And so it’s not simply implicit bias in policing that has resulted in disproportionate numbers as we saw in Ferguson. It wasn’t simply a matter of implicit bias or stereotypes or good intentioned, well intentioned individuals whom happen to have arrested or pulled over more African Americans than whites. We saw that there was an institutional structural approach to particular communities that were being fleeced by a police department. And so we can find those kind of dynamics again and again and again. And so when we talk about race it’s going to be much more intractable than simply ridding ourselves of maybe some mistaken ideas that have rattled around in our heads for some time.
As President Obama leaves the White House, the post-mortems on his term and predictions on his legacy are starting to emerge. Particularly, what did Obama do for race politics in America – did he turn out to be the beacon hope liberals saw, or the expensive liability handing out reparations and redistributing power, as some conservatives feared?
Journalist Jelani Cobb notes that, in hindsight, the former was naïve and the latter paranoid. Obama proved to be somewhat moderate and often reluctant to directly engage in issues of race, but the gesture of having an African American in the highest office in the country brought race to the foreground in a way that no one anticipated. Even if he lacked direct action himself, Obama’s presidency reverberated and mobilized grassroots activists; it gave confidence to the black and liberal communities, which had previously been publicly insecure and unsupported. Perhaps Black Lives Matter would have emerged under a white president – it’s impossible to say. But with Obama in office, the movement carried (and still carries) a relevance and received a national platform that made people outside just the affected community take note. Symbolically, if not substantively, Obama’s race legacy is colossal.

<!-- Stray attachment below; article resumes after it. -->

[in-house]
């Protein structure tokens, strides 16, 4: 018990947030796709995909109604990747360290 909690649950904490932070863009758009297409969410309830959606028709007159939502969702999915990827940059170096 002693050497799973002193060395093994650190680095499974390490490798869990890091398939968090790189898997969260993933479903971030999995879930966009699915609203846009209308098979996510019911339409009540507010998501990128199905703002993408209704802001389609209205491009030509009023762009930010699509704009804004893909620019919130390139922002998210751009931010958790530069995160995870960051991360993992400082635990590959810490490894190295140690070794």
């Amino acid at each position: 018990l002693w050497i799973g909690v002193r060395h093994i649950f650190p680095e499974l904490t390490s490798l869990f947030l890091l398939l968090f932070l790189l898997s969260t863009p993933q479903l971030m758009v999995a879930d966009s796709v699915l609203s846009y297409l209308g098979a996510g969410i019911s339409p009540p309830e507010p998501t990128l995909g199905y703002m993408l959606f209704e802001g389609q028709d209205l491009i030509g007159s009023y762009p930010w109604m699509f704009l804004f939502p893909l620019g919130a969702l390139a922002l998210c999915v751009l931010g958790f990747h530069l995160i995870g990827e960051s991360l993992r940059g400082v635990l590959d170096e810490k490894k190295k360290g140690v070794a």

The national conversation about race is happening, but there’s a lot missing from it, says Cobb. He notes that when we talk about race it’s in an emotional context, expressed as a cultural mythology or a social anxiety stemming from mistrust between communities, and that it could potentially all be solved by just looking at each other as humans. It would almost be easier if it was just a case of mistaken approaches between individuals; individual viewpoints can change in an instant – with one book, a good teacher, a single interaction. Systemic repairs takes much longer.
The issues at the root of racial tension today are the byproducts of institutionalized racism like slavery, segregation, economic discrimination – all of which happened willfully and intentionally to serve one party’s interests, not by some accident of misunderstanding. Cobb points to the events in Ferguson, Missouri in 2014: "It wasn’t simply a matter of implicit bias or stereotypes or… well-intentioned individuals whom happen to have arrested or pulled over more African Americans than whites. We saw that there was an institutional structural approach to particular communities that were being fleeced by a police department. And so we can find those kind of dynamics again and again and again."